HAMBURG — President Trump on Thursday stepped up efforts to blunt North Korea, warning that the rogue nation could face “some pretty severe” consequences over its latest missile test and huddling for more than an hour with the leaders of Japan and South Korea.
But even as Trump sought to use his proximity to world leaders ahead of the Group of 20 summit here to rally allies, the White House faced firm opposition from Russia and China over any retaliatory measures on Pyongyang.
Asked by a reporter at a photo op whether he had lost faith in Beijing, Trump replied: “Never give up.” But he did not respond to a follow-up question about whether he has been disappointed in China’s inability to constrain North Korean ruler Kim Jong Un.
Earlier in the day, during a news conference in Warsaw before his arrival in Germany, Trump called North Korea’s successful test of an intercontinental ballistic missile “very, very bad behavior.”
“Something will have to be done about it,” he said, though he did not offer details about what responses his administration was considering.
The Trump administration’s effort to forge consensus among members of the U.N. Security Council appears to have hit a wall, given the opposition in Moscow and Beijing to additional economic sanctions or potential U.S. military actions against Pyongyang.
New sanctions would have little effect unless backed by China, which is North Korea’s financial lifeline.
Trump had a 75-minute meeting with South Korean President Moon Jae-in and Japanese Prime Minister Shinzo Abe in a bid to put the two U.S. allies on the same page as Washington. Norio Maruyama, a Japanese government spokesman, told reporters in Hamburg that the conversation was “very vivid” and that the only topic on the agenda was North Korea.
The three leaders agreed that China should do more to rein in North Korea’s “provocative” behavior, Maruyama said. Abe emphasized that “holding dialogue for the sake of dialogue with North Korea is meaningless,” Maruyama said. He added that the Japanese leader believes that “it would be essential to put pressure on North Korea to make it engage in dialogue seriously.”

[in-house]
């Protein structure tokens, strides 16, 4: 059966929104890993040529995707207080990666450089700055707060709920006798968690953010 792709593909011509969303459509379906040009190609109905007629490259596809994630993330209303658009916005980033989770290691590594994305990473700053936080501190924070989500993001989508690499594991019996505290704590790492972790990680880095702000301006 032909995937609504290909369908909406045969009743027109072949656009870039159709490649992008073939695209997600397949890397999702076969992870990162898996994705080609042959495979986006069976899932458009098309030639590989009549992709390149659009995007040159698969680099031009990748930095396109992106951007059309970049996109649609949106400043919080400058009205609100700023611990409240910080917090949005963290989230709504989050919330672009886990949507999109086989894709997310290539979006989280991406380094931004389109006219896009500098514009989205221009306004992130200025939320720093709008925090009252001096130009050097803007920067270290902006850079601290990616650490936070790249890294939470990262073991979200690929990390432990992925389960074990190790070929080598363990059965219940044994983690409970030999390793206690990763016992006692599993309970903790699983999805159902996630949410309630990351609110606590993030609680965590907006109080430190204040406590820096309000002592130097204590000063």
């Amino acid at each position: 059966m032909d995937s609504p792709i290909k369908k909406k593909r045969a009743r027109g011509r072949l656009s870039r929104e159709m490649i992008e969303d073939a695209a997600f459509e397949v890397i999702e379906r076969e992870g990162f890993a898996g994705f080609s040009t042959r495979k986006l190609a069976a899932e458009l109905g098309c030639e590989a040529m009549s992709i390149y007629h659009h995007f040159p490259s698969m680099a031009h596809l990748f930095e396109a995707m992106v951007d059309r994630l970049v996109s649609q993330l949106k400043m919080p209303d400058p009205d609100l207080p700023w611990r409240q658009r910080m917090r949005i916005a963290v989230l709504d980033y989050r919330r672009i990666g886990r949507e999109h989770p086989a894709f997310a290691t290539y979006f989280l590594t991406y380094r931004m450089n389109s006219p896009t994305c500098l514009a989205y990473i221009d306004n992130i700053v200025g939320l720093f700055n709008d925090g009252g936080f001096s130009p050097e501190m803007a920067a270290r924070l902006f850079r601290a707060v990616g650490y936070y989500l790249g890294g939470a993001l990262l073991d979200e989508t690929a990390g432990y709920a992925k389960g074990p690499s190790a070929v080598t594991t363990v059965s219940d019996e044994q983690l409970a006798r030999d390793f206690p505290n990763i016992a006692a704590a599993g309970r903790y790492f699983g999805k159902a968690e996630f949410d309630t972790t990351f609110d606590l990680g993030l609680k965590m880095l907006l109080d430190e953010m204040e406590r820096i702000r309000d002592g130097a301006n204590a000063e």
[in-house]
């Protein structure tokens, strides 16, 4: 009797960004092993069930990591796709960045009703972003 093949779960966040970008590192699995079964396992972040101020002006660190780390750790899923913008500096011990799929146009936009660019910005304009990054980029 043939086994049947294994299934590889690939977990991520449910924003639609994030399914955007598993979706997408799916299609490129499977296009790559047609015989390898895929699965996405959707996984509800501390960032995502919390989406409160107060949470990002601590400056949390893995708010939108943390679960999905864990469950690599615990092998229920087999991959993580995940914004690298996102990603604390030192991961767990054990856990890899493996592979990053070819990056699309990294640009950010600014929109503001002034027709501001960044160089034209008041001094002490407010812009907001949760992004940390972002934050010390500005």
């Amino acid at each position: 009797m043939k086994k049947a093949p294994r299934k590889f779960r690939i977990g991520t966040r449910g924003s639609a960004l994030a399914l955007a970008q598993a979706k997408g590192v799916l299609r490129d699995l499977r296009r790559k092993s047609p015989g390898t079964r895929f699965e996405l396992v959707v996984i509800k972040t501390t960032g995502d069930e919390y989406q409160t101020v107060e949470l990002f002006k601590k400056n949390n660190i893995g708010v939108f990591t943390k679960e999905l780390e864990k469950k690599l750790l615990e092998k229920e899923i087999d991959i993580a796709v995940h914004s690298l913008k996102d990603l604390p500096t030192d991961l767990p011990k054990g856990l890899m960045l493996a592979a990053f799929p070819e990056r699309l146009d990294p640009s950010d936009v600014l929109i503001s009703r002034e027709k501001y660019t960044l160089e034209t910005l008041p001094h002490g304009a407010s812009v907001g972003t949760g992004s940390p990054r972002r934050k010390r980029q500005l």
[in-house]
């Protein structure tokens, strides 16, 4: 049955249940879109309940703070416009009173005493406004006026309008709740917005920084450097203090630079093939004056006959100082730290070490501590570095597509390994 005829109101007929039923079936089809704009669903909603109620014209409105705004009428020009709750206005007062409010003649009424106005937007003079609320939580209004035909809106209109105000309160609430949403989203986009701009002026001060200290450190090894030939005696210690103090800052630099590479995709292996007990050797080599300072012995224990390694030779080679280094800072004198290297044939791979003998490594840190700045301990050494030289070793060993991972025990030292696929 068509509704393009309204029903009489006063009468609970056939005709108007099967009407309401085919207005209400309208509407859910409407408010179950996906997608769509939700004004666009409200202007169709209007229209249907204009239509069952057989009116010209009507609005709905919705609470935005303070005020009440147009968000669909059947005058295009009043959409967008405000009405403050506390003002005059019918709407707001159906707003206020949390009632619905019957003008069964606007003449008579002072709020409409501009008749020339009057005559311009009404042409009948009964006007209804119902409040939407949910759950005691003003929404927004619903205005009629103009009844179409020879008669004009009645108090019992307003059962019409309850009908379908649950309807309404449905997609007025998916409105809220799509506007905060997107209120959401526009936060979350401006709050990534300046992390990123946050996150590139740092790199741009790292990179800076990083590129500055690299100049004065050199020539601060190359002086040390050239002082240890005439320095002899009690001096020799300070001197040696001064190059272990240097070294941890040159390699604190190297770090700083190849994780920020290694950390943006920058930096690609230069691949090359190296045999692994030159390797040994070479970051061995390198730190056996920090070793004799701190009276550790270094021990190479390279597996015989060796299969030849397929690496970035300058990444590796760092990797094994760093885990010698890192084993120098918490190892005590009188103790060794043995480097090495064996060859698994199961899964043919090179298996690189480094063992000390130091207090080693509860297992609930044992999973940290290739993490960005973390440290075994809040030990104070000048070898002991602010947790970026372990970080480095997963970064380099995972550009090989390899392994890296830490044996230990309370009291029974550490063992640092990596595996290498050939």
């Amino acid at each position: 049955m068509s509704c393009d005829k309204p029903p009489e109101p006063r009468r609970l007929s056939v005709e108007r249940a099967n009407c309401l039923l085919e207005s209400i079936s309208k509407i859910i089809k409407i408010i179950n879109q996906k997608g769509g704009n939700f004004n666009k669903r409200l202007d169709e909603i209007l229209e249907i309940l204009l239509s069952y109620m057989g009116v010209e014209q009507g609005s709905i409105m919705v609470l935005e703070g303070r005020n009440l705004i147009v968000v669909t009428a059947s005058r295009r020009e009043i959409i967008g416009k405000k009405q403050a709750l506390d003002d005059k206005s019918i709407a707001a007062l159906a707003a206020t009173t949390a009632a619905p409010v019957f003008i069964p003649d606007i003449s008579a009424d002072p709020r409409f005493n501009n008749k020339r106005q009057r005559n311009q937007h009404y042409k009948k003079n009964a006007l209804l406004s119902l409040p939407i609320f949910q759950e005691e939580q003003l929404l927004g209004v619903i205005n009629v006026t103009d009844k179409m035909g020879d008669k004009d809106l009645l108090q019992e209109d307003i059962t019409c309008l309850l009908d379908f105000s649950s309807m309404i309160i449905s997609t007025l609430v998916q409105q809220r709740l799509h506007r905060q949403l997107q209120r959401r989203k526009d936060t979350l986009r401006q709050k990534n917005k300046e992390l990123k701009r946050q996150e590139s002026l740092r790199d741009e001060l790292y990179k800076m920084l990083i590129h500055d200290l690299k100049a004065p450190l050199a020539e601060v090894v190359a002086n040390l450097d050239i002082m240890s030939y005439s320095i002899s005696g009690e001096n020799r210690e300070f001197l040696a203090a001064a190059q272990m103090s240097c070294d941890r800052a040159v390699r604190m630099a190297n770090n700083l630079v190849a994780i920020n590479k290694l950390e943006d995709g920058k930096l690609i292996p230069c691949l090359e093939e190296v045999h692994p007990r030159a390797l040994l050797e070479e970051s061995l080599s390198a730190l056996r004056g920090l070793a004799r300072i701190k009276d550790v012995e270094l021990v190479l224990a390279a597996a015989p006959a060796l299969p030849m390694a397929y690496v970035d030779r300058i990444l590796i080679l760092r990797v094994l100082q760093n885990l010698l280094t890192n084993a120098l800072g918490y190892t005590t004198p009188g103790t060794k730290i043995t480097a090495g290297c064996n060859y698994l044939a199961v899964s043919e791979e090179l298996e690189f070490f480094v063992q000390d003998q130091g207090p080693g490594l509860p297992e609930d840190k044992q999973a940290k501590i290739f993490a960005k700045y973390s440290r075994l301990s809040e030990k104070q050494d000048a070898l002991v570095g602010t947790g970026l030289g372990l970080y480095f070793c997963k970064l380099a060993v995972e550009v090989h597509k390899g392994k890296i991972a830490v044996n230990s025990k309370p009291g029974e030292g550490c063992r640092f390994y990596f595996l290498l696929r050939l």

Maruyama said the issue of military action was not discussed with any specificity.
“Great trilateral meeting & dinner,” Trump wrote on Twitter, including a photo of him flanked by Moon and Abe. U.S. Secretary of State Rex Tillerson attended the meeting with Trump, along with other U.S. officials.
Their discussion came a day before Trump was to hold his first bilateral meeting with Russian President Vladimir Putin, on Friday in Hamburg. Trump is expected to meet with Chinese President Xi Jinping on Saturday.
Defense Secretary Jim Mattis told reporters at the Pentagon on Thursday that the launch of the ICBM does not alone bring the United States closer to war. Mattis described ongoing efforts to pressure North Korea as “purely diplomatically led” with a focus on economic sanctions.
“Diplomacy has not failed,” Mattis said. It is U.S. self-restraint that has prevented “war in the face of provocations,” he said, “but our self-restraint holds, and diplomatic efforts remain underway as we speak.”
Mattis said the United States is still analyzing the reentry vehicle in the ICBM launched this week. U.S. defense against North Korean missiles are sufficient, and the United States knew quickly that the missile had been launched, he said.
“We assume these sorts of things from him,” Mattis said of North Korea’s leader. “We were on duty. As you all know, the radars were up and operating.”
Pentagon officials this week have sought to underscore that the ICBM threat posed by North Korea is “nascent” and that Pyongyang has a long way to go in terms of understanding the trajectory of the missiles and reentry before they could hit North America.